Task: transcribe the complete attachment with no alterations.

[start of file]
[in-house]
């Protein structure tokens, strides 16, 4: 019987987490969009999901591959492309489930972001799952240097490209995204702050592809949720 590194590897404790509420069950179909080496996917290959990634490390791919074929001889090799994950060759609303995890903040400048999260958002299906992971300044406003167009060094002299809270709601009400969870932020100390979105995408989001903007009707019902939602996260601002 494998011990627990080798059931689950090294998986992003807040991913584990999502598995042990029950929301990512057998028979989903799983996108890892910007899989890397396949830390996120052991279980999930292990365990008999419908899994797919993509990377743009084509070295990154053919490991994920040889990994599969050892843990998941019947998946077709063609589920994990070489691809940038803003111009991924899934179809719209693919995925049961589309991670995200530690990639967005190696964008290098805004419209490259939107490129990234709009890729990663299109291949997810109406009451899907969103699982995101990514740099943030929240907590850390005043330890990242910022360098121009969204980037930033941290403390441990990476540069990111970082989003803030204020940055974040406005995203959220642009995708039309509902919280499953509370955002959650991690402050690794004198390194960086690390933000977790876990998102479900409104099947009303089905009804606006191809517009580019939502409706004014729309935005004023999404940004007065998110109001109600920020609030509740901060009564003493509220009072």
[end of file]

[in-house]
């Protein structure tokens, strides 16, 4: 019987987490969009999901591959492309489930972001799952240097490209995204702050592809949720 590194590897404790509420069950179909080496996917290959990634490390791919074929001889090799994950060759609303995890903040400048999260958002299906992971300044406003167009060094002299809270709601009400969870932020100390979105995408989001903007009707019902939602996260601002 494998011990627990080798059931689950090294998986992003807040991913584990999502598995042990029950929301990512057998028979989903799983996108890892910007899989890397396949830390996120052991279980999930292990365990008999419908899994797919993509990377743009084509070295990154053919490991994920040889990994599969050892843990998941019947998946077709063609589920994990070489691809940038803003111009991924899934179809719209693919995925049961589309991670995200530690990639967005190696964008290098805004419209490259939107490129990234709009890729990663299109291949997810109406009451899907969103699982995101990514740099943030929240907590850390005043330890990242910022360098121009969204980037930033941290403390441990990476540069990111970082989003803030204020940055974040406005995203959220642009995708039309509902919280499953509370955002959650991690402050690794004198390194960086690390933000977790876990998102479900409104099947009303089905009804606006191809517009580019939502409706004014729309935005004023999404940004007065998110109001109600920020609030509740901060009564003493509220009072």